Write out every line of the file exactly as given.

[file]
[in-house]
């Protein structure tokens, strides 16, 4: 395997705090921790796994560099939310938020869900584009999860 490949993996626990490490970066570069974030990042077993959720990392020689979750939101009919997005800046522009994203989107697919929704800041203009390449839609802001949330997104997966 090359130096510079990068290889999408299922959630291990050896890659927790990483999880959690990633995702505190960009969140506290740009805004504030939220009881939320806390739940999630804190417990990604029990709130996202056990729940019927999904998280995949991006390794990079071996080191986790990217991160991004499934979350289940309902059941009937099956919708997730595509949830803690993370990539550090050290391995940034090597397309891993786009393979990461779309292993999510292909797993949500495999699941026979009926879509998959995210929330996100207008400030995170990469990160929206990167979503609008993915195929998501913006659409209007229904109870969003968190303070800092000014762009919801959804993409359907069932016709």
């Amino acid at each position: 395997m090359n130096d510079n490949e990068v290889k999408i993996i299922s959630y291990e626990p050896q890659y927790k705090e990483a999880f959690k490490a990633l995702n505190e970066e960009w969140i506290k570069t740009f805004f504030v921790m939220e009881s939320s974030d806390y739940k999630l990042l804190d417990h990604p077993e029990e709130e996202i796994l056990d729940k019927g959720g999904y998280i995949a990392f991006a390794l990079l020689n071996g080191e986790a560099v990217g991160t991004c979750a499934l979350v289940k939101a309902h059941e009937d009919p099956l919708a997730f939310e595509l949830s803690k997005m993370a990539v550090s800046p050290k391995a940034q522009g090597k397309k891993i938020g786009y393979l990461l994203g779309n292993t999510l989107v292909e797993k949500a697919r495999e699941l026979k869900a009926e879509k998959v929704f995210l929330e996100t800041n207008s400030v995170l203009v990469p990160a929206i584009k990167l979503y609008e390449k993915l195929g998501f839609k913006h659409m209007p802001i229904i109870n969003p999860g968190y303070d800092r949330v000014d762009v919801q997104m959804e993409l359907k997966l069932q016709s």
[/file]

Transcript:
[in-house]
């Protein structure tokens, strides 16, 4: 395997705090921790796994560099939310938020869900584009999860 490949993996626990490490970066570069974030990042077993959720990392020689979750939101009919997005800046522009994203989107697919929704800041203009390449839609802001949330997104997966 090359130096510079990068290889999408299922959630291990050896890659927790990483999880959690990633995702505190960009969140506290740009805004504030939220009881939320806390739940999630804190417990990604029990709130996202056990729940019927999904998280995949991006390794990079071996080191986790990217991160991004499934979350289940309902059941009937099956919708997730595509949830803690993370990539550090050290391995940034090597397309891993786009393979990461779309292993999510292909797993949500495999699941026979009926879509998959995210929330996100207008400030995170990469990160929206990167979503609008993915195929998501913006659409209007229904109870969003968190303070800092000014762009919801959804993409359907069932016709």
């Amino acid at each position: 395997m090359n130096d510079n490949e990068v290889k999408i993996i299922s959630y291990e626990p050896q890659y927790k705090e990483a999880f959690k490490a990633l995702n505190e970066e960009w969140i506290k570069t740009f805004f504030v921790m939220e009881s939320s974030d806390y739940k999630l990042l804190d417990h990604p077993e029990e709130e996202i796994l056990d729940k019927g959720g999904y998280i995949a990392f991006a390794l990079l020689n071996g080191e986790a560099v990217g991160t991004c979750a499934l979350v289940k939101a309902h059941e009937d009919p099956l919708a997730f939310e595509l949830s803690k997005m993370a990539v550090s800046p050290k391995a940034q522009g090597k397309k891993i938020g786009y393979l990461l994203g779309n292993t999510l989107v292909e797993k949500a697919r495999e699941l026979k869900a009926e879509k998959v929704f995210l929330e996100t800041n207008s400030v995170l203009v990469p990160a929206i584009k990167l979503y609008e390449k993915l195929g998501f839609k913006h659409m209007p802001i229904i109870n969003p999860g968190y303070d800092r949330v000014d762009v919801q997104m959804e993409l359907k997966l069932q016709s």